Let’s see how Restorative Justice can help you

Talk to our team in confidence

Email Us

Or call us on 0800 043 8785

Case Studies

A Burglary In Southampton

"When the police told me about Restorative Justice, I was interested straight away and they referred me to the Restorative Justice service.

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A Residential Burglary on the Isle of Wight

Three offenders entered a residential property on the Isle of Wight on numerous occasions during the evening and early morning, searched rooms, and stole property.

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Assault Resulting in ABH

A male had intervened to prevent a domestic assault, and had himself been badly assaulted by the offender, causing ABH injuries.

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Conspiracy to Burgle

This case was referred to our service via the Officer In Charge as the harmer had contacted him wishing to try to apologise to the harmed.

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Indirect Restorative Justice Following Sexual Assault

A victim’s father-in-law sexually assaulted her during a family event.

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Injury By Dangerous Driving

The offender, Sam*, had committed the offence of causing serious injury by dangerous driving.

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Neighbours' Dispute

A neighbours’ dispute had been occurring between John*, who owned a house adjoining a public right of way, and Frank*, who was the son of the owner of a plot of land opposite John’s house, for many years.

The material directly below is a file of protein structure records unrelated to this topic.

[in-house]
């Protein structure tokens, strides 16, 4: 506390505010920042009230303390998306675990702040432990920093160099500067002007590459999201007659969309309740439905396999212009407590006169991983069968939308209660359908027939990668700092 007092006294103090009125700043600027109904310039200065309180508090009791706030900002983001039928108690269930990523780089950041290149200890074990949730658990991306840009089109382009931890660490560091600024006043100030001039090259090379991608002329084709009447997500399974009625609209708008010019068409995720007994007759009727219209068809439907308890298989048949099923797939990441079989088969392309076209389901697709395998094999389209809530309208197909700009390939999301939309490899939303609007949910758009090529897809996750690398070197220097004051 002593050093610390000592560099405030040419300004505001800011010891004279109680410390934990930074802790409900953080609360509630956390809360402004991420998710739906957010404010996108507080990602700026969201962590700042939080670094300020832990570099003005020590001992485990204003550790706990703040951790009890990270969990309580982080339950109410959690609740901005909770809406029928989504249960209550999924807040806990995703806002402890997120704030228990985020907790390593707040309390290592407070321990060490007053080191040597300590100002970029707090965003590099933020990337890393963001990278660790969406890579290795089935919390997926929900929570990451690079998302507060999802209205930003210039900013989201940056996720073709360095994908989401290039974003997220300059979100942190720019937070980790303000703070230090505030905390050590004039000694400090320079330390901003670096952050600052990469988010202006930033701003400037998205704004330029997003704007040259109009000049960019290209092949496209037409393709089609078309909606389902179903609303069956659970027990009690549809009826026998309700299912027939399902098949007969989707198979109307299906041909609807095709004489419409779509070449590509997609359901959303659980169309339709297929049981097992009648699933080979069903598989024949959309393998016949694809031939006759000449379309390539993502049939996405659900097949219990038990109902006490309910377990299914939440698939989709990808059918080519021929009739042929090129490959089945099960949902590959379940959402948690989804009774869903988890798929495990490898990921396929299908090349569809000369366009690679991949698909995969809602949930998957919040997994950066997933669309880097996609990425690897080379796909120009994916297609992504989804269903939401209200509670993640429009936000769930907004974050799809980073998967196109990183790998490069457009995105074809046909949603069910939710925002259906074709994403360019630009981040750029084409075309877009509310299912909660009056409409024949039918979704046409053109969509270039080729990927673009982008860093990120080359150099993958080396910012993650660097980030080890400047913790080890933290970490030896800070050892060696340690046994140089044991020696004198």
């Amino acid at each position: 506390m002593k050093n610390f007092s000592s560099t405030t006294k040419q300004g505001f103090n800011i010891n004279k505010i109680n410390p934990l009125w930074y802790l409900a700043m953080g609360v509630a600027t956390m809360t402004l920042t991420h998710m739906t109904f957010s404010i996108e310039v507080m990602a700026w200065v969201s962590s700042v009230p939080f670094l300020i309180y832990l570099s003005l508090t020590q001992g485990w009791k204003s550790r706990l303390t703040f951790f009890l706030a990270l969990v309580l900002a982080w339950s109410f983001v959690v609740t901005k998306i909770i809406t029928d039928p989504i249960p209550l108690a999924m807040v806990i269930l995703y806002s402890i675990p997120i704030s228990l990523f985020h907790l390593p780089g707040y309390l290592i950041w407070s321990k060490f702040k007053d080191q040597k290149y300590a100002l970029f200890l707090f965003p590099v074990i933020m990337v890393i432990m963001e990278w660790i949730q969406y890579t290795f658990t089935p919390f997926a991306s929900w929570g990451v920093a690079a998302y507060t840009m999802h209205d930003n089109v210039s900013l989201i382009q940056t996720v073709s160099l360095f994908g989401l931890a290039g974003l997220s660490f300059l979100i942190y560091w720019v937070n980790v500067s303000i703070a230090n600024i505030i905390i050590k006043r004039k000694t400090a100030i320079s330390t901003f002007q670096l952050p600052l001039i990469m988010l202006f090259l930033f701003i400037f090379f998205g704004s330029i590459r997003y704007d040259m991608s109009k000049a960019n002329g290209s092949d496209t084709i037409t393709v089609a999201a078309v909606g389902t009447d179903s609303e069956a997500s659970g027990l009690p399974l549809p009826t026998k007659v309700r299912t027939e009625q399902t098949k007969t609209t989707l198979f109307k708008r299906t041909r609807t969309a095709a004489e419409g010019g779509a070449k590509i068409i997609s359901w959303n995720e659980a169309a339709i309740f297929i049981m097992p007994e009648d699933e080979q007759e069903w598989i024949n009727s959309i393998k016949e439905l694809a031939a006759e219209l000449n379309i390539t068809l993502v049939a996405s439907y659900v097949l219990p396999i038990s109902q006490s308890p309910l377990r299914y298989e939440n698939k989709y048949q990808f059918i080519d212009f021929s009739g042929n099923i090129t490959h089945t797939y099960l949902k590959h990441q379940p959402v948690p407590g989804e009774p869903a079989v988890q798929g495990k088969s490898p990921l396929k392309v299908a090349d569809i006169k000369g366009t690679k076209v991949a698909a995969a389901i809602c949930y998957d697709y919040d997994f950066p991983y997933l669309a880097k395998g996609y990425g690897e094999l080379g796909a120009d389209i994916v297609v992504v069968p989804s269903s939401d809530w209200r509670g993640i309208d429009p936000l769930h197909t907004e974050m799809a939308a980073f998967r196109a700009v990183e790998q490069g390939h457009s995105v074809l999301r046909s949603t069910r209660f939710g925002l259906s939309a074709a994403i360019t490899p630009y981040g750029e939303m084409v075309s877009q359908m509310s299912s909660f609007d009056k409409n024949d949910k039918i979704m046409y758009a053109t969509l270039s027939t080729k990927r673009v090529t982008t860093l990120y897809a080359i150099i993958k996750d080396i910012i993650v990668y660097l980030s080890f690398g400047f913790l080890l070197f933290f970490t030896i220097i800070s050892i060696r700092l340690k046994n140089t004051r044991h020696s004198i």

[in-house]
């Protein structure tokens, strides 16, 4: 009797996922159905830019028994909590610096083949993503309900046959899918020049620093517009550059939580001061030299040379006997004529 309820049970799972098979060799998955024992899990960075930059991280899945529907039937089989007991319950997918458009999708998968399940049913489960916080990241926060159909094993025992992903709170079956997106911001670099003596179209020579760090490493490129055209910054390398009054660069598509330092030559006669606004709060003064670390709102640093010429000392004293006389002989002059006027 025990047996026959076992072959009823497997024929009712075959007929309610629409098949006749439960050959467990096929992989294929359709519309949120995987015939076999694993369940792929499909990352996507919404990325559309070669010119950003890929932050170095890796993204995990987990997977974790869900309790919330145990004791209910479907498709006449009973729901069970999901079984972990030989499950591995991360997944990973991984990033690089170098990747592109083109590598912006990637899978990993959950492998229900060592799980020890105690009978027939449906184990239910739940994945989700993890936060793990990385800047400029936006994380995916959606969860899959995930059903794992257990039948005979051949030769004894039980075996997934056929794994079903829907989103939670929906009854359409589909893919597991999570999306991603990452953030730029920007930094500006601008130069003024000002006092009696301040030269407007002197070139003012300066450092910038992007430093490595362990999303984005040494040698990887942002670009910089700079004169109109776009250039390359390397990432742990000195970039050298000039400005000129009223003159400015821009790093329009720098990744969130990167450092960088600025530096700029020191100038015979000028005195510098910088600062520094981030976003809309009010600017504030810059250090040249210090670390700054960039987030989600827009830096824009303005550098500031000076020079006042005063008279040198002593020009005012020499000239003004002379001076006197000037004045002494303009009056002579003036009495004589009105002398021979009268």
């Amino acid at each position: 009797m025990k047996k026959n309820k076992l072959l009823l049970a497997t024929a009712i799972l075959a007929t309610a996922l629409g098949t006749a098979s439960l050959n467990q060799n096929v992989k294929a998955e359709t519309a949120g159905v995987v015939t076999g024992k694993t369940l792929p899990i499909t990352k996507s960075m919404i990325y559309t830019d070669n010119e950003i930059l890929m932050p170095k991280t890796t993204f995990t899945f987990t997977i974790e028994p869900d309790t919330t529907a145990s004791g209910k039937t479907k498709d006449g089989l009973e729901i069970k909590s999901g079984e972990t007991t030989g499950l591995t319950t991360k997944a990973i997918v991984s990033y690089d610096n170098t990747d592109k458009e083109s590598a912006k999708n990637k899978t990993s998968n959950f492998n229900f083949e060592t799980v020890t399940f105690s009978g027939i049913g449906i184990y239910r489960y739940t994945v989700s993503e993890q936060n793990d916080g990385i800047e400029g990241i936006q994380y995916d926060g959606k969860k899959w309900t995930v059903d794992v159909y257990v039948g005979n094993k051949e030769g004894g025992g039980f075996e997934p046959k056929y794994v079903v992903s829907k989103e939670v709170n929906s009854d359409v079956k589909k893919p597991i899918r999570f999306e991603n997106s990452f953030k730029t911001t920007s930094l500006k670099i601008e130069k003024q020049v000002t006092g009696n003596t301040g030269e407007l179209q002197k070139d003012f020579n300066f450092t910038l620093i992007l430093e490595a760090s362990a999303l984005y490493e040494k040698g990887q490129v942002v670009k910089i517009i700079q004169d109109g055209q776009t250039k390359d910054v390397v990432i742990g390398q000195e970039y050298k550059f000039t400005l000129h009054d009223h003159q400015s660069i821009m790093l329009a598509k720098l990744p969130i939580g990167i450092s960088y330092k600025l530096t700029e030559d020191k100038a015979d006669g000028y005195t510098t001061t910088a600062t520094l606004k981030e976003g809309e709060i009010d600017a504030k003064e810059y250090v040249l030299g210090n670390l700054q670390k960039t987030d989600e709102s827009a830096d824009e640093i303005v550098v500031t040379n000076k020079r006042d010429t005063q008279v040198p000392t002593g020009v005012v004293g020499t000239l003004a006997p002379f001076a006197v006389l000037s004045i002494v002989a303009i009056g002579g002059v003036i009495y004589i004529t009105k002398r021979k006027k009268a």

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Non-Recent Child Sexual Abuse

The offences against Joshua were of a sexual nature and were committed in the 1980s, when Joshua was aged between 10 and 15 years old.

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Residential Burglaries in Hampshire

Watch this video about how Restorative Justice brought peace to a burglary victim.

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Restorative Conversation Following Theft

A restorative conversation took place with a victim following the theft of her pushchair, which was locked with a chain in the hallway of flats.

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Road Rage Assault

The victim had been tailgated by the harmer, who then assaulted him after indicating for the victim to pull into a lay-by.

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Rosalyn's Story

Rosalyn shares her experience of Restorative Justice.

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Theft From An Elderly Couple

An older couple were being looked after by their cousin, who stole over £7,000 from them.

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Threat of Assault

An offender threatened a victim with a baseball bat outside his home.

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Transphobic Comments

A victim received messages via Snapchat that were transphobic in nature and caused distress.

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What People Say About Restorative Justice

The facilitators have been wonderful. I feel stronger than I did. I would really recommend Restorative Justice.

Debbie, victim

I hope that she would understand that I know what I’ve done was wrong and I’ve learnt from my actions.

Ryan, offender

I had my opportunity to discuss the incident and also to meet the offender in person.

Leighton, victim